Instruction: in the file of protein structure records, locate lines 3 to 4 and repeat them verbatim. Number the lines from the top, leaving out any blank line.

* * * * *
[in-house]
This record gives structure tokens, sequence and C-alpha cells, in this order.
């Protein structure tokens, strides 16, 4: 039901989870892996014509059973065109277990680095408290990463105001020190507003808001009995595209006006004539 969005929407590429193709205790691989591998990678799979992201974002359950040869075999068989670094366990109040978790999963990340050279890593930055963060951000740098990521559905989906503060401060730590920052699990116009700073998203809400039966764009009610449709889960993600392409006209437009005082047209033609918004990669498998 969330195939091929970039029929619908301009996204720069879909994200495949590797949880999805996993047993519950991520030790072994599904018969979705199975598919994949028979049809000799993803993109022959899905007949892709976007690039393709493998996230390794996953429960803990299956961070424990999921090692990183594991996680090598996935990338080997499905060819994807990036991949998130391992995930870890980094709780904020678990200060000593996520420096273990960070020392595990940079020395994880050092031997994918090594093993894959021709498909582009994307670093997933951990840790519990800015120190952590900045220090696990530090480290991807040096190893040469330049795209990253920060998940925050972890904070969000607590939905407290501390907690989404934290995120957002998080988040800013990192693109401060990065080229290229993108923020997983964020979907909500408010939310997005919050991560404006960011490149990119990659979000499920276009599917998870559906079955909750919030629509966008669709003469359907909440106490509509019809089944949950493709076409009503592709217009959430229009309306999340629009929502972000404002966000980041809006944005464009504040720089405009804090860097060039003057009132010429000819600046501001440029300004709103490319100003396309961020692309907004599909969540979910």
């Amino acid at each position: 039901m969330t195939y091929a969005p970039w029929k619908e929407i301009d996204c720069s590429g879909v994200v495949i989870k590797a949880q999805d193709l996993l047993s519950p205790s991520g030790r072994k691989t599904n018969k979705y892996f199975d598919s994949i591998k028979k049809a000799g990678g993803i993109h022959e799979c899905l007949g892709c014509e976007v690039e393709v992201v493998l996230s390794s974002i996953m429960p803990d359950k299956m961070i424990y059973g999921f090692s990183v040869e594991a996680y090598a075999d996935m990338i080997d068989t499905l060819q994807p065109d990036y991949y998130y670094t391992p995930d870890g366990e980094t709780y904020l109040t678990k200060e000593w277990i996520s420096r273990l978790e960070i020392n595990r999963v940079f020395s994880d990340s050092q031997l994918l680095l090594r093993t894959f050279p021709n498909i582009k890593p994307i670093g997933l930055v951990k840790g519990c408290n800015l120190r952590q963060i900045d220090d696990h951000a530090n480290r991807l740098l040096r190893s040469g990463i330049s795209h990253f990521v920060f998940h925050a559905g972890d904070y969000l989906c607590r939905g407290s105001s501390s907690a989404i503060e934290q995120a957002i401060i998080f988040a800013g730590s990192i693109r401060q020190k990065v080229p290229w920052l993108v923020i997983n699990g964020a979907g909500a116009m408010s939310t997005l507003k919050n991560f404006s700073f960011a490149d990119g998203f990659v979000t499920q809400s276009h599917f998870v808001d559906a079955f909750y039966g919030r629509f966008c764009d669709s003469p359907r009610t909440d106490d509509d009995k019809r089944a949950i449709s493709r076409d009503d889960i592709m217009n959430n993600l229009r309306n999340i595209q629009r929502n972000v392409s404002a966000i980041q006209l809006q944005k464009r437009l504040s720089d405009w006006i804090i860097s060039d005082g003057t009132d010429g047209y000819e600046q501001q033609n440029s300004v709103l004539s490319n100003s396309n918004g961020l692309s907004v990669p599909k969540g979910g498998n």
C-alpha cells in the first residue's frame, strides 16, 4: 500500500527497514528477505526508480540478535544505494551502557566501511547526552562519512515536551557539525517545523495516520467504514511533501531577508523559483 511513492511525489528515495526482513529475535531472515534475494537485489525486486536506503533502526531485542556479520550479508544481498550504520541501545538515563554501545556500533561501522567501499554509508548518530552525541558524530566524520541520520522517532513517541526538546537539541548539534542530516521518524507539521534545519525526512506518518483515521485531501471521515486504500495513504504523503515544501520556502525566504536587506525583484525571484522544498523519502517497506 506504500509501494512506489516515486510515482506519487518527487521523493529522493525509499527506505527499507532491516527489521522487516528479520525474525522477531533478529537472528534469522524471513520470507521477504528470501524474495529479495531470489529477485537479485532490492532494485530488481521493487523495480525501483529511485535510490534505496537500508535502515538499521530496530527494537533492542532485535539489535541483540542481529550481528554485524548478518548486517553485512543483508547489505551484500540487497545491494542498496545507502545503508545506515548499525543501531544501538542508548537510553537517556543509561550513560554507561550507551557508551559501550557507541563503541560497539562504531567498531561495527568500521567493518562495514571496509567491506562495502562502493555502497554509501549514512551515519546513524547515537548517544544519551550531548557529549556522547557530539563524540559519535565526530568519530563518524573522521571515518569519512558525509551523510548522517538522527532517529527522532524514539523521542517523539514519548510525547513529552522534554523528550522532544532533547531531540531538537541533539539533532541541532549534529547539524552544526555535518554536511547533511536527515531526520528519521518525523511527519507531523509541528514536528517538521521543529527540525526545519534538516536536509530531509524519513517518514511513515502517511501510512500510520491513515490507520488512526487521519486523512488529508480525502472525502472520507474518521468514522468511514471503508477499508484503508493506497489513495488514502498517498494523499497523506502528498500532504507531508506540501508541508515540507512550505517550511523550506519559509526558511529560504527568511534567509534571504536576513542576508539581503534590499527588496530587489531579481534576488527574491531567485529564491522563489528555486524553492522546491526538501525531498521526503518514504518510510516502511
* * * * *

């Protein structure tokens, strides 16, 4: 039901989870892996014509059973065109277990680095408290990463105001020190507003808001009995595209006006004539 969005929407590429193709205790691989591998990678799979992201974002359950040869075999068989670094366990109040978790999963990340050279890593930055963060951000740098990521559905989906503060401060730590920052699990116009700073998203809400039966764009009610449709889960993600392409006209437009005082047209033609918004990669498998 969330195939091929970039029929619908301009996204720069879909994200495949590797949880999805996993047993519950991520030790072994599904018969979705199975598919994949028979049809000799993803993109022959899905007949892709976007690039393709493998996230390794996953429960803990299956961070424990999921090692990183594991996680090598996935990338080997499905060819994807990036991949998130391992995930870890980094709780904020678990200060000593996520420096273990960070020392595990940079020395994880050092031997994918090594093993894959021709498909582009994307670093997933951990840790519990800015120190952590900045220090696990530090480290991807040096190893040469330049795209990253920060998940925050972890904070969000607590939905407290501390907690989404934290995120957002998080988040800013990192693109401060990065080229290229993108923020997983964020979907909500408010939310997005919050991560404006960011490149990119990659979000499920276009599917998870559906079955909750919030629509966008669709003469359907909440106490509509019809089944949950493709076409009503592709217009959430229009309306999340629009929502972000404002966000980041809006944005464009504040720089405009804090860097060039003057009132010429000819600046501001440029300004709103490319100003396309961020692309907004599909969540979910």
């Amino acid at each position: 039901m969330t195939y091929a969005p970039w029929k619908e929407i301009d996204c720069s590429g879909v994200v495949i989870k590797a949880q999805d193709l996993l047993s519950p205790s991520g030790r072994k691989t599904n018969k979705y892996f199975d598919s994949i591998k028979k049809a000799g990678g993803i993109h022959e799979c899905l007949g892709c014509e976007v690039e393709v992201v493998l996230s390794s974002i996953m429960p803990d359950k299956m961070i424990y059973g999921f090692s990183v040869e594991a996680y090598a075999d996935m990338i080997d068989t499905l060819q994807p065109d990036y991949y998130y670094t391992p995930d870890g366990e980094t709780y904020l109040t678990k200060e000593w277990i996520s420096r273990l978790e960070i020392n595990r999963v940079f020395s994880d990340s050092q031997l994918l680095l090594r093993t894959f050279p021709n498909i582009k890593p994307i670093g997933l930055v951990k840790g519990c408290n800015l120190r952590q963060i900045d220090d696990h951000a530090n480290r991807l740098l040096r190893s040469g990463i330049s795209h990253f990521v920060f998940h925050a559905g972890d904070y969000l989906c607590r939905g407290s105001s501390s907690a989404i503060e934290q995120a957002i401060i998080f988040a800013g730590s990192i693109r401060q020190k990065v080229p290229w920052l993108v923020i997983n699990g964020a979907g909500a116009m408010s939310t997005l507003k919050n991560f404006s700073f960011a490149d990119g998203f990659v979000t499920q809400s276009h599917f998870v808001d559906a079955f909750y039966g919030r629509f966008c764009d669709s003469p359907r009610t909440d106490d509509d009995k019809r089944a949950i449709s493709r076409d009503d889960i592709m217009n959430n993600l229009r309306n999340i595209q629009r929502n972000v392409s404002a966000i980041q006209l809006q944005k464009r437009l504040s720089d405009w006006i804090i860097s060039d005082g003057t009132d010429g047209y000819e600046q501001q033609n440029s300004v709103l004539s490319n100003s396309n918004g961020l692309s907004v990669p599909k969540g979910g498998n």